Conservative leadership contenders need to lose their fear
January 8, 2017
I've been watching the Conservative leadership race start to heat up over the holiday season. I'm not entirely encouraged. I see a lot of fear among the race's 13 candidates.
The first manifestation of this is the many shots being taken at Kevin O'Leary. You can't land a blow on someone who isn't officially in the running. It's why he is putting off his entry into the race. This is an annoying tactic for him to use if you have entered the race, but it works, which is why O'Leary has chosen it.
Any attacks on him now will inevitably look fundamentally misplaced. Why not focus on finding out how best to help Canadians, instead of going after a particular party member for expressing his opinion? Does it really help anyone to try to close off the leadership race? Does one candidate threaten the others so much that this is necessary?
I'd argue that no potential leader really has that much of an edge over the rest. So, one candidate going after another, whether declared or undeclared, looks like lashing out in fear. Not a good look for any of the candidates who have lined up for a go at O'Leary so far.
The second manifestation of this fear is all the vitriol directed at Kellie Leitch. "She's Donald Trump!" These very words are supposed to create a little ping of horror in our minds. She is certainly running a similar campaign to the American President-Elect, but Leitch was considered a Red Tory right up until about the time this contest started. I don't believe the people who would have us believe she's some evil populist. She has her strategy, and so does everyone else.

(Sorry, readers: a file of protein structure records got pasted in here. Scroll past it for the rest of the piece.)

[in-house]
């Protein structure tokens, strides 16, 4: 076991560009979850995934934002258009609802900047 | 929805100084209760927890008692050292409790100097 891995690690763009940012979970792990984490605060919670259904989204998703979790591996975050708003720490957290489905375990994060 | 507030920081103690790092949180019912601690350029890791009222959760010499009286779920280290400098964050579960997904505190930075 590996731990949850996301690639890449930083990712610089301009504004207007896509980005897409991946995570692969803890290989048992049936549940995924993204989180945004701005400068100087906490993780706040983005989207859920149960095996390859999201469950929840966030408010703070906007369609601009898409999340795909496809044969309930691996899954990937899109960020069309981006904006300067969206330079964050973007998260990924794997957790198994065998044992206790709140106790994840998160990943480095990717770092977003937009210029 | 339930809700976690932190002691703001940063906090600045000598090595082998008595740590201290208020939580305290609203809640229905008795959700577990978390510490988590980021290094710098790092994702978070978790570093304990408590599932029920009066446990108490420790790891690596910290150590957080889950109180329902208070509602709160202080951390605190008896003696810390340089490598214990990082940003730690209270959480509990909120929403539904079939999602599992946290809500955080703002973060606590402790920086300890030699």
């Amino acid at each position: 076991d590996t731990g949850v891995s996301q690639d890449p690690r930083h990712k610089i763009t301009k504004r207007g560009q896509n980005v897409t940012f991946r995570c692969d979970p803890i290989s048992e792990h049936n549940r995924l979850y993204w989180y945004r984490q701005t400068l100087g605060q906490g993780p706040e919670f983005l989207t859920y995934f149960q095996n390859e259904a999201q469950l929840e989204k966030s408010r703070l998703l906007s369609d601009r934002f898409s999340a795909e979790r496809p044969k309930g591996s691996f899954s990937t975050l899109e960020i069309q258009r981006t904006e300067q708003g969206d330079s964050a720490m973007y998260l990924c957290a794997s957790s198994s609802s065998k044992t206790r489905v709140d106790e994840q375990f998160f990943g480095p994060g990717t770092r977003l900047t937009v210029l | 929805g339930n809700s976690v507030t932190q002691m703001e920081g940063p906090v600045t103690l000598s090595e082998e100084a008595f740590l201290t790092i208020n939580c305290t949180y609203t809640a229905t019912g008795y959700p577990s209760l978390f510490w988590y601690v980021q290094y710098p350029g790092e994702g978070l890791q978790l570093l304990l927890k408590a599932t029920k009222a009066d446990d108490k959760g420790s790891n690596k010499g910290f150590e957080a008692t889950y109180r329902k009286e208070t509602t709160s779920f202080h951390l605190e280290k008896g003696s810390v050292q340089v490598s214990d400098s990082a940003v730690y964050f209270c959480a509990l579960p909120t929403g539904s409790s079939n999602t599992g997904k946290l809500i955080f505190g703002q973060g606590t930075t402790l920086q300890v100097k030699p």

I'm not a fan of her policies, but I'm letting go of fear. If you don't like one candidate, sign up some new members who will vote for yours. That's what I've been up to over the holidays. People forget that our political parties are public institutions. We lack the superdelegates and arcane rules of political parties in the United States. Everybody can shape the players, especially in the Conservative Party, where even a Chinese billionaire would have the same impact as everyone else.
So, if your opinion is that Leitch is playing up the politics of fear, don't respond with more fire and brimstone. Just get behind whoever you happen to like. The leadership isn't going to go to whoever manages to attack the other candidates the most adeptly. It's going to go to whoever puts together the most compelling vision for Canada.
And I'm looking forward to the end of the day, when we come together and get on with the important business of contesting the next federal election and forming government in 2019. It'll be even easier if we don't have to heal ourselves from a self-destructive leadership race.